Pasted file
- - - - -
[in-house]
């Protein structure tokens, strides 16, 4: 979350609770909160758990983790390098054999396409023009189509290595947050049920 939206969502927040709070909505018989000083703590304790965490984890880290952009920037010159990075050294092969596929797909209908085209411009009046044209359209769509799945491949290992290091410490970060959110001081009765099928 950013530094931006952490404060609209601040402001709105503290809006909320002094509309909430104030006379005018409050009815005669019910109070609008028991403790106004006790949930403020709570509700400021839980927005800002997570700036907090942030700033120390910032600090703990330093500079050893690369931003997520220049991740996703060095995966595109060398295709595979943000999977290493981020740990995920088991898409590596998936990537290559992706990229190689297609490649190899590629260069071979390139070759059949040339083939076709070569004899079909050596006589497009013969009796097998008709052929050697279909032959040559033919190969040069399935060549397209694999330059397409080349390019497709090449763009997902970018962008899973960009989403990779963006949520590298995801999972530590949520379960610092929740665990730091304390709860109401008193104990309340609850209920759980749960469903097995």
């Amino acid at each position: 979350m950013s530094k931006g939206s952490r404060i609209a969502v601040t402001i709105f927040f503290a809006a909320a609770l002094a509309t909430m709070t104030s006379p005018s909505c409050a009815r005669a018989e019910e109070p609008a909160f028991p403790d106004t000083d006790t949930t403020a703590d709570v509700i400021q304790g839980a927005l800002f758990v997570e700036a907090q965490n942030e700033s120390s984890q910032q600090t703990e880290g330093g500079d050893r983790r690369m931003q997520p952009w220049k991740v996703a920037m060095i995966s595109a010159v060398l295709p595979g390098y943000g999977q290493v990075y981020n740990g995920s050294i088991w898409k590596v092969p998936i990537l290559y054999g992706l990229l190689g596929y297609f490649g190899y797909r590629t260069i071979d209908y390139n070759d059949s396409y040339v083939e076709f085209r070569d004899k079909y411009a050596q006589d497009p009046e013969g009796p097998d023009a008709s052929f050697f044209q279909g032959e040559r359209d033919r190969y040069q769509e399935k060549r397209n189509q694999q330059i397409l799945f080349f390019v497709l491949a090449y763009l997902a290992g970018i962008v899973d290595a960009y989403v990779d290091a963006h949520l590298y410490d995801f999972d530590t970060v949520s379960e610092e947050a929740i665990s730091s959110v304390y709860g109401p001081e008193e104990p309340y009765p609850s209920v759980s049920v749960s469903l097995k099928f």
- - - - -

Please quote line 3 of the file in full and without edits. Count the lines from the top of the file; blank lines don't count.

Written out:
């Amino acid at each position: 979350m950013s530094k931006g939206s952490r404060i609209a969502v601040t402001i709105f927040f503290a809006a909320a609770l002094a509309t909430m709070t104030s006379p005018s909505c409050a009815r005669a018989e019910e109070p609008a909160f028991p403790d106004t000083d006790t949930t403020a703590d709570v509700i400021q304790g839980a927005l800002f758990v997570e700036a907090q965490n942030e700033s120390s984890q910032q600090t703990e880290g330093g500079d050893r983790r690369m931003q997520p952009w220049k991740v996703a920037m060095i995966s595109a010159v060398l295709p595979g390098y943000g999977q290493v990075y981020n740990g995920s050294i088991w898409k590596v092969p998936i990537l290559y054999g992706l990229l190689g596929y297609f490649g190899y797909r590629t260069i071979d209908y390139n070759d059949s396409y040339v083939e076709f085209r070569d004899k079909y411009a050596q006589d497009p009046e013969g009796p097998d023009a008709s052929f050697f044209q279909g032959e040559r359209d033919r190969y040069q769509e399935k060549r397209n189509q694999q330059i397409l799945f080349f390019v497709l491949a090449y763009l997902a290992g970018i962008v899973d290595a960009y989403v990779d290091a963006h949520l590298y410490d995801f999972d530590t970060v949520s379960e610092e947050a929740i665990s730091s959110v304390y709860g109401p001081e008193e104990p309340y009765p609850s209920v759980s049920v749960s469903l097995k099928f």